About a month ago I got a new telescope and I’d like to share my experiences with it so far.
I got my first ‘real’ telescope (not the kind you get in department retail stores) about 13 years ago and it was a 10” Newtonian Reflector on a manual Dobsonian Mount. I chose that one because my favorite things to look at is deep sky stuff – Star Clusters and Nebulae in the Milky Way and other galaxies – so I needed a huge light bucket to resolve those low magnitude targets.
It served me well and the manual mount strengthened my understanding of the night sky as there was some difficult star hopping I had to learn to find those faint fuzzy deep sky objects and I now understand the celestial coordinate systemwell and can point out just about any constellation in the northern hemisphere on any given day.
There is nothing like the feeling I get when I see, with my own eyes, the photons that left those distant objects 1,000’s and millions of years ago. It’s like a real time machine in that you’re seeing what these objects looked like many years in the past.
But after a while I longed for a way I could share that joy with others by sharing pictures of what I was able to see. I couldn’t take very good pics with my 10” Reflector because I’d need to have long exposures for the deep sky stuff and a manual mount didn’t compensate for the rotation of the earth and it was impossible. And even taking a quick pic of a planet was difficult because I was up against the clock to get the planet centered in the field of view then quickly attach the camera before the object rotated out of the eyepiece field of view. It sucked!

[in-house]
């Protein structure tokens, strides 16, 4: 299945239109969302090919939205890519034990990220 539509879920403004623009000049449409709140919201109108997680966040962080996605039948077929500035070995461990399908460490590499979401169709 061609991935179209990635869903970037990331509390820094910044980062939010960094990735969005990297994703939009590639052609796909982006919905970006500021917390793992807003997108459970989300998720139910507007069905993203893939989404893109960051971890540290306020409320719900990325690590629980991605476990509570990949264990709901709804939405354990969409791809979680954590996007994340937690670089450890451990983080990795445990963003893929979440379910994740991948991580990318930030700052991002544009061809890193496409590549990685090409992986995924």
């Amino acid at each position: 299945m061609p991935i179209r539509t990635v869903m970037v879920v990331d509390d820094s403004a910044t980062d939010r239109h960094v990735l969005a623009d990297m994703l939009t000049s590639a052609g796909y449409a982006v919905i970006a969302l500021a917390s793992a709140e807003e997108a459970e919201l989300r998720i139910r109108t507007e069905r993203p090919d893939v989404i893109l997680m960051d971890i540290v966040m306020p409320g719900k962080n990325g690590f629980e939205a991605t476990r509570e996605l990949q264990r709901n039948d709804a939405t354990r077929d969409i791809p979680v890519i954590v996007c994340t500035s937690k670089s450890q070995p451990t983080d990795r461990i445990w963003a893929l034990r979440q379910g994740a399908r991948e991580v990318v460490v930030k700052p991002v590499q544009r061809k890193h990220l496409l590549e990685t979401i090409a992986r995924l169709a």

So I finally purchased a German Go-To EQ mount that automatically tracks objects with stepper motors on the Right Ascension and Declination axes and an 85mm APO Refractor telescope (pictured below).
I am very pleased with this telescope and I’ll share some pics below but there should be one caveat with my glowing review here. Setting up and using a Go-To EQ mount requires a good knowledge of the night sky and familiarity with celestial coordinates so this is NOT a good telescope for a beginner.
To use an EQ mount you need to know how to polar align the mount, calibrate the finder scope with the actual telescope and perform multiple star alignments which requires you to know the names of bright stars in the sky. All of this would be very frustrating for a novice and would cause them to give up if this was their first telescope.
Having over a decade’s worth of experience manually finding objects in the sky has positioned me well to come up the learning curve quickly on this new mount and I would’ve been lost 13 years ago if this was the first telescope I bought. I highly recommend a lower price, manual telescope if you are a newbie looking to get into amateur astronomy. Get a couple of years under your belt with the manual mount then, if you still love this hobby, make the plunge into a more advanced setup.
I’m very pleased with my purchased and below are some pics I’ve taken with my new telescope and here are a few details on my equipment that was used to take these pictures.
27mm Televue Panoptic eyepiece
Orion SteadyPix Smartphone Telescope Photo Adapter
Aldebaran star in Taurus
Double star cluster in Perseus
M31 Andromeda Galaxy
M42 Orion Nebula
M45 Beehive star cluster
NGC 2264 Nebula
NGC 2392 Eskimo Nebula